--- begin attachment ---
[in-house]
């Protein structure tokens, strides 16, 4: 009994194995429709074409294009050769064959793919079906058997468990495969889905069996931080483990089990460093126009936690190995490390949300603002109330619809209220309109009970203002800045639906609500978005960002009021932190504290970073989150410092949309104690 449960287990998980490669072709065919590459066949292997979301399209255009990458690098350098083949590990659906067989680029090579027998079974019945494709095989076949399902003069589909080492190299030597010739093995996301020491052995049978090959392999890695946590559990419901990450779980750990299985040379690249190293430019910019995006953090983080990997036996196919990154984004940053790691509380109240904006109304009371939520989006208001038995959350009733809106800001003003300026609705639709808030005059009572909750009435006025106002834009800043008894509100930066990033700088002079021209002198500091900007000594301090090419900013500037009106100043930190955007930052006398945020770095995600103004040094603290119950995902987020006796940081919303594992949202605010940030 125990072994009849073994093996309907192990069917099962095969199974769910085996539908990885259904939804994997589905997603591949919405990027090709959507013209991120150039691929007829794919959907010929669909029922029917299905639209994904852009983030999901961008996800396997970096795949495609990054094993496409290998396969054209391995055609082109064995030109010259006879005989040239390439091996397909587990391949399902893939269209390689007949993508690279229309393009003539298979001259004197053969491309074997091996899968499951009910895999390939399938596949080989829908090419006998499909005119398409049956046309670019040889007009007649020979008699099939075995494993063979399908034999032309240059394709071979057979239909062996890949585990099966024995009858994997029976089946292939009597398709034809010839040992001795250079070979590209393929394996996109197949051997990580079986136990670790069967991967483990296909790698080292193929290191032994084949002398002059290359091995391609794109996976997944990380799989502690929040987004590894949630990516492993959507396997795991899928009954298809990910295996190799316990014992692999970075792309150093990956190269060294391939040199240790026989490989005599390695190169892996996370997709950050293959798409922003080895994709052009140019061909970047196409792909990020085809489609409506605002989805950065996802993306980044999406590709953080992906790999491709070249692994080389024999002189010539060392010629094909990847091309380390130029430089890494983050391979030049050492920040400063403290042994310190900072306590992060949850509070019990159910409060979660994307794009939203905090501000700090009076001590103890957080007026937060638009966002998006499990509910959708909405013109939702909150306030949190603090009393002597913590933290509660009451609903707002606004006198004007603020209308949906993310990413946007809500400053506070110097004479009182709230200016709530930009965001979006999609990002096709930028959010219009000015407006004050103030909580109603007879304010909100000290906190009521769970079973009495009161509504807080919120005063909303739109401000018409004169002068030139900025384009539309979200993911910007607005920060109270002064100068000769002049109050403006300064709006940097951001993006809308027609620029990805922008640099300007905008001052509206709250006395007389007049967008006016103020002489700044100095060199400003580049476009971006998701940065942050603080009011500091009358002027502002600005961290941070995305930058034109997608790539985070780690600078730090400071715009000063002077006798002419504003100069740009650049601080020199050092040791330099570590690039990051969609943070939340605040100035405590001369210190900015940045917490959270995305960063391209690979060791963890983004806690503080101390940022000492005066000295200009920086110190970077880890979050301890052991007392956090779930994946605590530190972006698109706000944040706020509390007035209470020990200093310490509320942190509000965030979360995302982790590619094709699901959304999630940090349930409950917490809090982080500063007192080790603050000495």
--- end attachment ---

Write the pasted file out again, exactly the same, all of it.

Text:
[in-house]
């Protein structure tokens, strides 16, 4: 009994194995429709074409294009050769064959793919079906058997468990495969889905069996931080483990089990460093126009936690190995490390949300603002109330619809209220309109009970203002800045639906609500978005960002009021932190504290970073989150410092949309104690 449960287990998980490669072709065919590459066949292997979301399209255009990458690098350098083949590990659906067989680029090579027998079974019945494709095989076949399902003069589909080492190299030597010739093995996301020491052995049978090959392999890695946590559990419901990450779980750990299985040379690249190293430019910019995006953090983080990997036996196919990154984004940053790691509380109240904006109304009371939520989006208001038995959350009733809106800001003003300026609705639709808030005059009572909750009435006025106002834009800043008894509100930066990033700088002079021209002198500091900007000594301090090419900013500037009106100043930190955007930052006398945020770095995600103004040094603290119950995902987020006796940081919303594992949202605010940030 125990072994009849073994093996309907192990069917099962095969199974769910085996539908990885259904939804994997589905997603591949919405990027090709959507013209991120150039691929007829794919959907010929669909029922029917299905639209994904852009983030999901961008996800396997970096795949495609990054094993496409290998396969054209391995055609082109064995030109010259006879005989040239390439091996397909587990391949399902893939269209390689007949993508690279229309393009003539298979001259004197053969491309074997091996899968499951009910895999390939399938596949080989829908090419006998499909005119398409049956046309670019040889007009007649020979008699099939075995494993063979399908034999032309240059394709071979057979239909062996890949585990099966024995009858994997029976089946292939009597398709034809010839040992001795250079070979590209393929394996996109197949051997990580079986136990670790069967991967483990296909790698080292193929290191032994084949002398002059290359091995391609794109996976997944990380799989502690929040987004590894949630990516492993959507396997795991899928009954298809990910295996190799316990014992692999970075792309150093990956190269060294391939040199240790026989490989005599390695190169892996996370997709950050293959798409922003080895994709052009140019061909970047196409792909990020085809489609409506605002989805950065996802993306980044999406590709953080992906790999491709070249692994080389024999002189010539060392010629094909990847091309380390130029430089890494983050391979030049050492920040400063403290042994310190900072306590992060949850509070019990159910409060979660994307794009939203905090501000700090009076001590103890957080007026937060638009966002998006499990509910959708909405013109939702909150306030949190603090009393002597913590933290509660009451609903707002606004006198004007603020209308949906993310990413946007809500400053506070110097004479009182709230200016709530930009965001979006999609990002096709930028959010219009000015407006004050103030909580109603007879304010909100000290906190009521769970079973009495009161509504807080919120005063909303739109401000018409004169002068030139900025384009539309979200993911910007607005920060109270002064100068000769002049109050403006300064709006940097951001993006809308027609620029990805922008640099300007905008001052509206709250006395007389007049967008006016103020002489700044100095060199400003580049476009971006998701940065942050603080009011500091009358002027502002600005961290941070995305930058034109997608790539985070780690600078730090400071715009000063002077006798002419504003100069740009650049601080020199050092040791330099570590690039990051969609943070939340605040100035405590001369210190900015940045917490959270995305960063391209690979060791963890983004806690503080101390940022000492005066000295200009920086110190970077880890979050301890052991007392956090779930994946605590530190972006698109706000944040706020509390007035209470020990200093310490509320942190509000965030979360995302982790590619094709699901959304999630940090349930409950917490809090982080500063007192080790603050000495």